The next head is, “cheaper music will find legitimate employment for more people” ?—I say, under that head, that if the cheaper editions of copyright music were sold, there would be no market or demand for the sale of pirated music, and I do not think there would be any pirates, for the reason that they would not risk, even in the present state of the law, having the pieces seized from them which are pirated copies, whilst they could go to the publisher and buy a cheap edition. I may tell you, gentlemen, when I met Mr. Day, I suggested to him the advisability of having a cheap edition, if even it was disfigured, to a certain extent, with advertisements, and so let these street markets and hawkers and others have a cheaper edition for the working classes. It would still be the means of keeping thousands of men in employment who would otherwise be idle and who are now selling what they term pirated and other cheap music in the streets; and it would still be the means of finding them a living by allowing them to have cheaper editions of music, with advertisements if you like, not good enough, perhaps, for gentlemen in a position to pay the 1st 4d. or the 2s., or the 4s. if they felt so disposed, would not care to have their children playing on the piano, in company; but still good enough for the working classes. There would be a greater number of people interested in the sales also of this copyright music and there would be no pirates, that is what it amounts to, and what is more, I take it, the people would not buy the pirated edition if they can get the cheaper copyright edition.

Later, Willetts proposes a compulsory license:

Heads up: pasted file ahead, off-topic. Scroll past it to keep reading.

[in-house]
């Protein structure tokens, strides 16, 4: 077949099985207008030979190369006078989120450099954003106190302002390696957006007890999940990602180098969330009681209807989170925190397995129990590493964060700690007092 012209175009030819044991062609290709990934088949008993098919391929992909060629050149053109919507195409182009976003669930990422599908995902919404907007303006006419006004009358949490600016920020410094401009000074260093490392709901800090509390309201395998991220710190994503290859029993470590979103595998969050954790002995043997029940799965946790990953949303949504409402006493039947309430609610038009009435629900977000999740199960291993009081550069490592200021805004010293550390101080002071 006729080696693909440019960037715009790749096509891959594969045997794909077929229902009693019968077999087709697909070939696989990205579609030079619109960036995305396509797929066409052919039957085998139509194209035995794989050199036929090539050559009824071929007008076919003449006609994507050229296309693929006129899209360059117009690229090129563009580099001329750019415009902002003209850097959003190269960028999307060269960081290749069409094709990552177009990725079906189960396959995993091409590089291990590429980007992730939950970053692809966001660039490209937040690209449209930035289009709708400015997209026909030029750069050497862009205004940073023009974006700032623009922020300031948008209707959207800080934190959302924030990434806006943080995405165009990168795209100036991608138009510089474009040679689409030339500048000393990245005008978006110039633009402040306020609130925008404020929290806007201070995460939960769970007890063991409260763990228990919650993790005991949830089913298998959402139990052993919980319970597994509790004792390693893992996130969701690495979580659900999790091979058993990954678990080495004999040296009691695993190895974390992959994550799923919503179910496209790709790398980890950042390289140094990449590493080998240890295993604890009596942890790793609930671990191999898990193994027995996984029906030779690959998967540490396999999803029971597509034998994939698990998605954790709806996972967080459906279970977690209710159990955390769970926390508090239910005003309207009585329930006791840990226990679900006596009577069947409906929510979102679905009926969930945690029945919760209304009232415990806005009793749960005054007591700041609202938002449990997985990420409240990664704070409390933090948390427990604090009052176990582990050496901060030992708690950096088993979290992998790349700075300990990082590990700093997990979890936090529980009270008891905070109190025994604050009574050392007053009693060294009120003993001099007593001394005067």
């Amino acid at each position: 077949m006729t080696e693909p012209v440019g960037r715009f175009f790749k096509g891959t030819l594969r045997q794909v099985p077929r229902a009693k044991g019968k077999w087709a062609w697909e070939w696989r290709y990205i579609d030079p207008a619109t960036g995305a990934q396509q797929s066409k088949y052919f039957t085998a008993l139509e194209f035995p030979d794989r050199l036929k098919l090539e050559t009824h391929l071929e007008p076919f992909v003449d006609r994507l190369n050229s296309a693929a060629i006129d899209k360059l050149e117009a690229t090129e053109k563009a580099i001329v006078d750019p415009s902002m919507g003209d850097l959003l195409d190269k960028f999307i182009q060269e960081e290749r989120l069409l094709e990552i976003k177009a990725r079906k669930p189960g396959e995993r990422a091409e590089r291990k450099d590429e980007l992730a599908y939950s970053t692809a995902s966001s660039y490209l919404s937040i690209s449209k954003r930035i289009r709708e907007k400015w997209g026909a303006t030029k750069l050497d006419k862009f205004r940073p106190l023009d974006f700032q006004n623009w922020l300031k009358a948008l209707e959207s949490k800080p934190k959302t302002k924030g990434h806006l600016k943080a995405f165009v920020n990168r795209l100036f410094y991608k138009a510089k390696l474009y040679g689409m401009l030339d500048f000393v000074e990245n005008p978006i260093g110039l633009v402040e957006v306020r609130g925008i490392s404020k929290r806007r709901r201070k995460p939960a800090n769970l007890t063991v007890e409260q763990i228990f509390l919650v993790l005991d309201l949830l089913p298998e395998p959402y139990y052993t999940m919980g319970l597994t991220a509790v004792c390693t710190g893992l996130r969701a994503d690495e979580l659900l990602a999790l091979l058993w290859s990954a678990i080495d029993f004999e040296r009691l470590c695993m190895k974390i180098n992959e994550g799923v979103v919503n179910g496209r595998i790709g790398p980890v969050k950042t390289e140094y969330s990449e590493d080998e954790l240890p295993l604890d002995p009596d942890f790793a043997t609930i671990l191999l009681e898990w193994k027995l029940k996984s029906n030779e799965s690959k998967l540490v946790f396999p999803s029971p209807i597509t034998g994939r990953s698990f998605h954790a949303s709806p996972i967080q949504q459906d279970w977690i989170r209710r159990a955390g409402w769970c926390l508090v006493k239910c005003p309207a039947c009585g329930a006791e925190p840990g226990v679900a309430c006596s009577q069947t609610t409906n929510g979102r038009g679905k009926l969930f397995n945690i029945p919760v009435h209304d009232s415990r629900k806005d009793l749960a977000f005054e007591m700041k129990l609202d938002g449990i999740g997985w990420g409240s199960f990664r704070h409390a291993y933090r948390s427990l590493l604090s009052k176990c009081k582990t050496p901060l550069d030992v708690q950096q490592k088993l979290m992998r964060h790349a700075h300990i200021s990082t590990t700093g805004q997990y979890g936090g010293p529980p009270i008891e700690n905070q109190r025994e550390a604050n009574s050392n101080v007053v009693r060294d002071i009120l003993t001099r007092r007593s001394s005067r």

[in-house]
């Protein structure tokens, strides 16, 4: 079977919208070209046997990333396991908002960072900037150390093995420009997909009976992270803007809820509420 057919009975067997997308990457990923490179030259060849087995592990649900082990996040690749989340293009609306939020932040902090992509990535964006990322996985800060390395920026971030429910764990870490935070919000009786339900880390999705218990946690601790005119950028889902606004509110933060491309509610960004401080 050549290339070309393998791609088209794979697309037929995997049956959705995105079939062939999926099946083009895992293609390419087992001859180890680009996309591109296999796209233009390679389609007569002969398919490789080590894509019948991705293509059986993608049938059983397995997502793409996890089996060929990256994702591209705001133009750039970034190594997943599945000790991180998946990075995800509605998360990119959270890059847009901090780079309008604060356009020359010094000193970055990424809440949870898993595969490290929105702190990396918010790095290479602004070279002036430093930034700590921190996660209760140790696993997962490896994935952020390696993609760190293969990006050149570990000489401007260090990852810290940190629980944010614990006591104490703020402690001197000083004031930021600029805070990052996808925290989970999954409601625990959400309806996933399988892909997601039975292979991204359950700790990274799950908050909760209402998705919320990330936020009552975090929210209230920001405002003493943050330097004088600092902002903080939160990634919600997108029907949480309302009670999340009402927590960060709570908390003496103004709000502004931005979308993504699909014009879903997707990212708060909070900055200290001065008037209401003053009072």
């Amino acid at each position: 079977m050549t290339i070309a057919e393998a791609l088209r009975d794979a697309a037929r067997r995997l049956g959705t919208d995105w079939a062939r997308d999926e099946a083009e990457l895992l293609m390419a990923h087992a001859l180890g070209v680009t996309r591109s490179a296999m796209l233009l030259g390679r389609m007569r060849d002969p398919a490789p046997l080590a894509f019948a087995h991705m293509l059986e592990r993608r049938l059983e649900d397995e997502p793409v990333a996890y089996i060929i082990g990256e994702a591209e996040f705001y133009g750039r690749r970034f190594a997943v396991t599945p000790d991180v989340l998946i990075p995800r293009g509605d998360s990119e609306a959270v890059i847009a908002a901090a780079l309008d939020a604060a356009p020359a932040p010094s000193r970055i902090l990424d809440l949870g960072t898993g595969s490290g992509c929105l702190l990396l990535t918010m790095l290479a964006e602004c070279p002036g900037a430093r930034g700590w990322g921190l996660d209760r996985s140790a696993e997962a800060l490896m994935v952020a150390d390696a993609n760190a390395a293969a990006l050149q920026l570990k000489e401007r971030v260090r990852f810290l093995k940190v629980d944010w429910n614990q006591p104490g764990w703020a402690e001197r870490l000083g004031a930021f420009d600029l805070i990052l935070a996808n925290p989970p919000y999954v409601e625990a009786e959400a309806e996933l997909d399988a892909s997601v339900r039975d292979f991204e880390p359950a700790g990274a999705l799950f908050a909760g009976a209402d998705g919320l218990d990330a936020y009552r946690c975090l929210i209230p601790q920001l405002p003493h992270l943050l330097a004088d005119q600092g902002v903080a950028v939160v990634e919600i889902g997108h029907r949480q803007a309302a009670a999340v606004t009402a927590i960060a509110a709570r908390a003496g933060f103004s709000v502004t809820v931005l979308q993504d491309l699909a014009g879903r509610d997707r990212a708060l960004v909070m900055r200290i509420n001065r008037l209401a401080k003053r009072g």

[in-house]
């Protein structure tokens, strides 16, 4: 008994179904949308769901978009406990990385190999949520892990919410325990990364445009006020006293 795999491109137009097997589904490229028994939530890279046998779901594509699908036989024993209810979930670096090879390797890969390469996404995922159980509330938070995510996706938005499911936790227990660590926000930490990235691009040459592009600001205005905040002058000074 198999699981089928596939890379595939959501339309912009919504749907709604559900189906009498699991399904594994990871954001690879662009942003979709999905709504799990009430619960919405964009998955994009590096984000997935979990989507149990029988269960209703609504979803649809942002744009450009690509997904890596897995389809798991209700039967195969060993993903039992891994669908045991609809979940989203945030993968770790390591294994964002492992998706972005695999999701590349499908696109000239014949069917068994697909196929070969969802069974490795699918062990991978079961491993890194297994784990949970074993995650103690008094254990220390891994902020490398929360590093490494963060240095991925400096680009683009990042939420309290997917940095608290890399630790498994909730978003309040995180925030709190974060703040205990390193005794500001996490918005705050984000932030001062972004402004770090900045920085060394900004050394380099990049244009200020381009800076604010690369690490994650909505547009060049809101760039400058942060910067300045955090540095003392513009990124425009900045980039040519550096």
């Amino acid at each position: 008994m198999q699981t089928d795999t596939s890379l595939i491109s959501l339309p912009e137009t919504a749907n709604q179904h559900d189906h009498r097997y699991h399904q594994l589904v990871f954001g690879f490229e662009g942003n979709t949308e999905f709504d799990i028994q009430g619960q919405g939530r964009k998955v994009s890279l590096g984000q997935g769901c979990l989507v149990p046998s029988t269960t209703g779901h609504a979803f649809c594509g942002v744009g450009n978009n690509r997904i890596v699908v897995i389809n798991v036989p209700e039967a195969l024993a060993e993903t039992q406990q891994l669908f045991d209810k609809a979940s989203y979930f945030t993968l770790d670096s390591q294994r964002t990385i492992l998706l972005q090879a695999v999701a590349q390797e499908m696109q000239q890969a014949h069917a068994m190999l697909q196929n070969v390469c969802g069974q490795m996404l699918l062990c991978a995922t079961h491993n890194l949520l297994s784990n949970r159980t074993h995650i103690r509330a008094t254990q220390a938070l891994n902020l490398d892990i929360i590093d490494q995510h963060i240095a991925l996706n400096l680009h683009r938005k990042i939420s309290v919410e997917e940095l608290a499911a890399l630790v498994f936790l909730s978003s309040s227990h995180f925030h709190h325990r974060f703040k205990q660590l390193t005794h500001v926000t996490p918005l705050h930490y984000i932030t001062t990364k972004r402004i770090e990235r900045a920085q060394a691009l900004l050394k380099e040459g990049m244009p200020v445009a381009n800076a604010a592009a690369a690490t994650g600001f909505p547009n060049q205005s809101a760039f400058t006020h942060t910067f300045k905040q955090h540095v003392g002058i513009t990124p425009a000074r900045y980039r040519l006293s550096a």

Now your last head is as to proposals for the alteration of the law. Have you some proposals to make with regard to suggested alterations?—There is one suggestion. I should think it would be a good plan—a plan which has recently occurred to me—that authors and composers should let any publisher publish their compositions who feels disposed, or is in a position, to pay royalty, not confining the publication to one publisher, but giving the right to any publisher who approaches an author or composer and who wants to publish a piece; he should have the power to do it, providing that the composer gets the recognised royalty for the piece. The composer should be protected by Act of Parliament, I take it, but there should be no royalty, no protection, as implied in the Copyright Act—I mean for the printer or the publisher; he should not have a copyright. There is no copyright in the mere fact that I can print some handbills as well as any other printer. And. therefore, I should have the right to go to any composer to demand from him, if I am a respectable mail or representing a respectable firm, the right to publish his piece.

In one exchange, Willetts was forced to acknowledge that taking away a creator’s choice doesn’t work:

Do you think that the author or composer is to be himself the judge of what is best for his own interest or that Parliament should step in and say that this and that and the other thing should be done—you see my point?— I think I see your point.

A great many of your proposals were directed to this point, that you and those like you, publishers, should step in and pay a royalty to the author, which you consider more to his interest than the method at present adopted?—That is so.